Spent mushroom soil is a readily available resource in Delaware as the mushroom industry is nearby. The following is information on the characteristics of spent mushroom soil.
Characteristics of SMS
Spent mushroom substrate is the composted organic material remaining after a crop of mushrooms is harvested. Mushrooms are grown in a mixture of natural products, including horse-bedded straw (straw from horse stables), hay, poultry manure, ground corn cobs, cottonseed hulls, gypsum, and other substances. This mixture is composted in piles or ricks, creating a dark brown, fibrous, and pliable organic growing media. When the composting process is complete, the media is brought into mushroom houses where it is placed into beds or trays and used as a substrate for growing mushrooms. After the mushrooms are harvested, the "spent" substrate is removed from the houses and pasteurized with steam to kill insects, pathogens, and mushroom remnants.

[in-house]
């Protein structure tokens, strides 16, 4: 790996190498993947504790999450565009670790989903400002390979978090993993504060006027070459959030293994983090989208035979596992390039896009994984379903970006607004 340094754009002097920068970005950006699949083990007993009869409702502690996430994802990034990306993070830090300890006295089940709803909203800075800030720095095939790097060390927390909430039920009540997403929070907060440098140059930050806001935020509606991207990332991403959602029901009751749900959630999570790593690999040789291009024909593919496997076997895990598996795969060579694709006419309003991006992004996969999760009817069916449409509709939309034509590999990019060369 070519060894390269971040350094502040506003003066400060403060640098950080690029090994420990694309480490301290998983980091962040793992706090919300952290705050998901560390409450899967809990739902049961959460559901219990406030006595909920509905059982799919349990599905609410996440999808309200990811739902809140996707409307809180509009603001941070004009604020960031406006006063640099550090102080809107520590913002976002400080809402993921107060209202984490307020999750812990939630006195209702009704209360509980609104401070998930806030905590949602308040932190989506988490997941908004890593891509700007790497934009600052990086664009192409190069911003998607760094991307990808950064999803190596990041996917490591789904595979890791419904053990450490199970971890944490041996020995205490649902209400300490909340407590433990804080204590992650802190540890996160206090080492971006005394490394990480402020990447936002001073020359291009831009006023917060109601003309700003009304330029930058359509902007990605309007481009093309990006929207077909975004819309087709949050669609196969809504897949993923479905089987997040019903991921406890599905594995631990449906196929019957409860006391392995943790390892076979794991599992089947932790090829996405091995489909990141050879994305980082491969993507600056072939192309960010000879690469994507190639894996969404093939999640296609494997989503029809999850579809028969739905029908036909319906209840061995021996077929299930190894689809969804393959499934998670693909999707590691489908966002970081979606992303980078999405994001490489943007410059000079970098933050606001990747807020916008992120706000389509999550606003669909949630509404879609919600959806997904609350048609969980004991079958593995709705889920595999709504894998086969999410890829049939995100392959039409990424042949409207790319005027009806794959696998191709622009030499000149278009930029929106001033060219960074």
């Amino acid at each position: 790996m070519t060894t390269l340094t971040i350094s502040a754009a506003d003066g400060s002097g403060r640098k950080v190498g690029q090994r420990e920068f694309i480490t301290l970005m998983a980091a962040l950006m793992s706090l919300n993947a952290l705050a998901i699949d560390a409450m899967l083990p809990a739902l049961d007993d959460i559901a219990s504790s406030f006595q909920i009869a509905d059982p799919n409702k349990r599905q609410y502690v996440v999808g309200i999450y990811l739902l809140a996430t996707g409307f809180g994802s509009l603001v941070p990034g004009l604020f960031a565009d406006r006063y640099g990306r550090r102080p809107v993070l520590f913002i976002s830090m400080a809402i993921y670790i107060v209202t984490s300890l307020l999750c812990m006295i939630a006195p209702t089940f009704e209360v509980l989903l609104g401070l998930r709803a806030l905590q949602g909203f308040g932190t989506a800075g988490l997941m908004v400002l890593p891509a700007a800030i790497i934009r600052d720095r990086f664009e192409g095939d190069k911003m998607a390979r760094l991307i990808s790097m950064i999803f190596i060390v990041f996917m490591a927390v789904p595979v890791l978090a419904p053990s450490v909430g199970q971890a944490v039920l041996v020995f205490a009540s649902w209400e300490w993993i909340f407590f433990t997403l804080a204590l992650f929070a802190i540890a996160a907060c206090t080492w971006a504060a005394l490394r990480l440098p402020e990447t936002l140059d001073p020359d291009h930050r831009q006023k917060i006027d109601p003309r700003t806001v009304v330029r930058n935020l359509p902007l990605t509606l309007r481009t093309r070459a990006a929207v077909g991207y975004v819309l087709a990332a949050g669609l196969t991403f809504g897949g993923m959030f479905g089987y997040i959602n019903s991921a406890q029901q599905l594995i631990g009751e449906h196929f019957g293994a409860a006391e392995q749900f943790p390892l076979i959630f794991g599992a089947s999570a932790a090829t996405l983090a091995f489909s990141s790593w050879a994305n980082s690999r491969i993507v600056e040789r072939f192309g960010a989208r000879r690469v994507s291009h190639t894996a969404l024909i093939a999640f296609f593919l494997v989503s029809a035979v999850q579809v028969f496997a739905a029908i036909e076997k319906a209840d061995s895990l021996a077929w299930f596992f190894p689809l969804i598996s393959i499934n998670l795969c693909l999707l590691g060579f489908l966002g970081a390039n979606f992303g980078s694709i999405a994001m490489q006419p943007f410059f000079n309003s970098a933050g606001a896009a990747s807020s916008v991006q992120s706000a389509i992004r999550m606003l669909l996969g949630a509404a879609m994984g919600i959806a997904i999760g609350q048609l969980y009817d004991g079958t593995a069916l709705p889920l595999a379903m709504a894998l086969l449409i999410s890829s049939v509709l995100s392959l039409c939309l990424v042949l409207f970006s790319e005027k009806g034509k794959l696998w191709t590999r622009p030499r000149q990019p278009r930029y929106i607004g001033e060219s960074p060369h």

Spent mushroom substrate is sometimes sold immediately after it is removed from mushroom houses; in this case it is referred to as "fresh SMS". Alternatively, the SMS can be placed in windrows and further composted for several weeks or several months. This material is often called "weathered SMS" and differs in composition and appearance from fresh SMS. Some producers blend SMS with soil to produce a ready-to-use growing medium for turfgrasses and other plants.
Information from "USING SPENT MUSHROOM SUBSTRATE (MUSHROOM SOIL) AS A SOIL AMENDMENT TO IMPROVE TURF" from Penn State University.